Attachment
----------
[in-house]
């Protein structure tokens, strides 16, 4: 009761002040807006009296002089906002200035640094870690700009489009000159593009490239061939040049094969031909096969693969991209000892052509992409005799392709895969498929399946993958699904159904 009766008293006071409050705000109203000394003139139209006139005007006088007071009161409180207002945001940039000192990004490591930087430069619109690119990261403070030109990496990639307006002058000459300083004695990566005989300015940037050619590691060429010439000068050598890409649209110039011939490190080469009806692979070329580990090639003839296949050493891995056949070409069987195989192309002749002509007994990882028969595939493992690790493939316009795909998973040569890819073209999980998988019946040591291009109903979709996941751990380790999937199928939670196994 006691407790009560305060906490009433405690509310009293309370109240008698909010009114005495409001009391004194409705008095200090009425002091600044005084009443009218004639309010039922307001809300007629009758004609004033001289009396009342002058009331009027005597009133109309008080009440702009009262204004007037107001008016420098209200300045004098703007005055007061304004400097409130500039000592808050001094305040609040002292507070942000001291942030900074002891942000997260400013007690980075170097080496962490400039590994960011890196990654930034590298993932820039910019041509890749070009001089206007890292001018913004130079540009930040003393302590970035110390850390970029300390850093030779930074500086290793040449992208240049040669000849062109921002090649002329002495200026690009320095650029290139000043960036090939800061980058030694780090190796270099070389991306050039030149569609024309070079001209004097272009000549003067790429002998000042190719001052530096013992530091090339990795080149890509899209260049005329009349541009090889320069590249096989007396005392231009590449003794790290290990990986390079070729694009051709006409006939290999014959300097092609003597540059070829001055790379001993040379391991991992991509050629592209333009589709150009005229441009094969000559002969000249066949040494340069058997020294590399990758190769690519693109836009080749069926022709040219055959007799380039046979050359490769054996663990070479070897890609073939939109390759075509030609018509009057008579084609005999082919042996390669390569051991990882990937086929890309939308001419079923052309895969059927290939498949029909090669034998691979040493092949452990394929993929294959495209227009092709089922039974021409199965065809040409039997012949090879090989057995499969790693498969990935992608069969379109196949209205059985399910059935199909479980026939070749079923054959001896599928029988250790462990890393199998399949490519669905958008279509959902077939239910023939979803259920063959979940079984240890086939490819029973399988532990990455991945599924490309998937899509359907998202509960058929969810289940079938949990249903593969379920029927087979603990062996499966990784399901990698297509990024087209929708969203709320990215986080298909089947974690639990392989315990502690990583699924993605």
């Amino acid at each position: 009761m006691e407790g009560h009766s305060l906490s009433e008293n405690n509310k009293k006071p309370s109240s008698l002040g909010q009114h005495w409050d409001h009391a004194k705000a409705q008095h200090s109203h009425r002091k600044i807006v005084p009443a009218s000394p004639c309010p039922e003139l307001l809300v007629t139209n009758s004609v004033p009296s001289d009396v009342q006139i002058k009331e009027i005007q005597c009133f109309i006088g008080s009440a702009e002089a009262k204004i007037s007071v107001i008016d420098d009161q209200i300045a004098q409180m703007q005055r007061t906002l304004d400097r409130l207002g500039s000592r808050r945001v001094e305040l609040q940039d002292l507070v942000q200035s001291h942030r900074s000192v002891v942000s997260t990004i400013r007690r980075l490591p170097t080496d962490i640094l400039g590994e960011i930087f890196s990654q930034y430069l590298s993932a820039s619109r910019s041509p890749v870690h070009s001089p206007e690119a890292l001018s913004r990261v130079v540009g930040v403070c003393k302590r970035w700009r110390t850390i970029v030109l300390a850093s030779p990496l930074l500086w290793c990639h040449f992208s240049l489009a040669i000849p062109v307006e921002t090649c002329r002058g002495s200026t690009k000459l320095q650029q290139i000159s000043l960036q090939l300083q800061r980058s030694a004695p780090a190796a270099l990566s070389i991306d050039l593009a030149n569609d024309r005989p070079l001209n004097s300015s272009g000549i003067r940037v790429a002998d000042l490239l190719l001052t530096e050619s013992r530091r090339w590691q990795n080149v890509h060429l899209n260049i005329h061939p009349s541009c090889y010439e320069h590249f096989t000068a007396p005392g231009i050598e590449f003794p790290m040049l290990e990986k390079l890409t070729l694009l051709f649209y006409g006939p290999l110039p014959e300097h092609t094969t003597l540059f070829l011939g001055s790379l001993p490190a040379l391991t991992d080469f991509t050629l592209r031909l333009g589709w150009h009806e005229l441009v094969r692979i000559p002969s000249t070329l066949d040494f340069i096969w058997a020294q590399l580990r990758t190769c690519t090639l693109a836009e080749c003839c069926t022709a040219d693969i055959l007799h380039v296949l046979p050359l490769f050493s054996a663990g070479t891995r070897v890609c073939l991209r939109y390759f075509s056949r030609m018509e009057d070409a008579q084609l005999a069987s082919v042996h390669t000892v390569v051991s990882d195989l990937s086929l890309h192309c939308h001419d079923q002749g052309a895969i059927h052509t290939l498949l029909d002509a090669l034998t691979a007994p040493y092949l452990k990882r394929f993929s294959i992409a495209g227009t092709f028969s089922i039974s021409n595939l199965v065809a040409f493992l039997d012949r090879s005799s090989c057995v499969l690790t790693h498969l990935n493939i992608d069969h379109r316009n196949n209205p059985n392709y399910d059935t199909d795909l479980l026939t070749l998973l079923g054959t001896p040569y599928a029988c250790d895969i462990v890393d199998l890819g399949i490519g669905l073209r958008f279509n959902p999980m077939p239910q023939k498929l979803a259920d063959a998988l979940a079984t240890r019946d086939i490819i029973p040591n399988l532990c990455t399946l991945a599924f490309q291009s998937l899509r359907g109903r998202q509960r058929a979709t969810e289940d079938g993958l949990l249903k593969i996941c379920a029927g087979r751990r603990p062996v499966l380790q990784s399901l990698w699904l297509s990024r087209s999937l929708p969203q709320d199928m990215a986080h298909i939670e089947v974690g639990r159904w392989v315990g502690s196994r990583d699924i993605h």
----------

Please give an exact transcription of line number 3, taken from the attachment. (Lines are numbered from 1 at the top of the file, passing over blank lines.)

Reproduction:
């Amino acid at each position: 009761m006691e407790g009560h009766s305060l906490s009433e008293n405690n509310k009293k006071p309370s109240s008698l002040g909010q009114h005495w409050d409001h009391a004194k705000a409705q008095h200090s109203h009425r002091k600044i807006v005084p009443a009218s000394p004639c309010p039922e003139l307001l809300v007629t139209n009758s004609v004033p009296s001289d009396v009342q006139i002058k009331e009027i005007q005597c009133f109309i006088g008080s009440a702009e002089a009262k204004i007037s007071v107001i008016d420098d009161q209200i300045a004098q409180m703007q005055r007061t906002l304004d400097r409130l207002g500039s000592r808050r945001v001094e305040l609040q940039d002292l507070v942000q200035s001291h942030r900074s000192v002891v942000s997260t990004i400013r007690r980075l490591p170097t080496d962490i640094l400039g590994e960011i930087f890196s990654q930034y430069l590298s993932a820039s619109r910019s041509p890749v870690h070009s001089p206007e690119a890292l001018s913004r990261v130079v540009g930040v403070c003393k302590r970035w700009r110390t850390i970029v030109l300390a850093s030779p990496l930074l500086w290793c990639h040449f992208s240049l489009a040669i000849p062109v307006e921002t090649c002329r002058g002495s200026t690009k000459l320095q650029q290139i000159s000043l960036q090939l300083q800061r980058s030694a004695p780090a190796a270099l990566s070389i991306d050039l593009a030149n569609d024309r005989p070079l001209n004097s300015s272009g000549i003067r940037v790429a002998d000042l490239l190719l001052t530096e050619s013992r530091r090339w590691q990795n080149v890509h060429l899209n260049i005329h061939p009349s541009c090889y010439e320069h590249f096989t000068a007396p005392g231009i050598e590449f003794p790290m040049l290990e990986k390079l890409t070729l694009l051709f649209y006409g006939p290999l110039p014959e300097h092609t094969t003597l540059f070829l011939g001055s790379l001993p490190a040379l391991t991992d080469f991509t050629l592209r031909l333009g589709w150009h009806e005229l441009v094969r692979i000559p002969s000249t070329l066949d040494f340069i096969w058997a020294q590399l580990r990758t190769c690519t090639l693109a836009e080749c003839c069926t022709a040219d693969i055959l007799h380039v296949l046979p050359l490769f050493s054996a663990g070479t891995r070897v890609c073939l991209r939109y390759f075509s056949r030609m018509e009057d070409a008579q084609l005999a069987s082919v042996h390669t000892v390569v051991s990882d195989l990937s086929l890309h192309c939308h001419d079923q002749g052309a895969i059927h052509t290939l498949l029909d002509a090669l034998t691979a007994p040493y092949l452990k990882r394929f993929s294959i992409a495209g227009t092709f028969s089922i039974s021409n595939l199965v065809a040409f493992l039997d012949r090879s005799s090989c057995v499969l690790t790693h498969l990935n493939i992608d069969h379109r316009n196949n209205p059985n392709y399910d059935t199909d795909l479980l026939t070749l998973l079923g054959t001896p040569y599928a029988c250790d895969i462990v890393d199998l890819g399949i490519g669905l073209r958008f279509n959902p999980m077939p239910q023939k498929l979803a259920d063959a998988l979940a079984t240890r019946d086939i490819i029973p040591n399988l532990c990455t399946l991945a599924f490309q291009s998937l899509r359907g109903r998202q509960r058929a979709t969810e289940d079938g993958l949990l249903k593969i996941c379920a029927g087979r751990r603990p062996v499966l380790q990784s399901l990698w699904l297509s990024r087209s999937l929708p969203q709320d199928m990215a986080h298909i939670e089947v974690g639990r159904w392989v315990g502690s196994r990583d699924i993605h």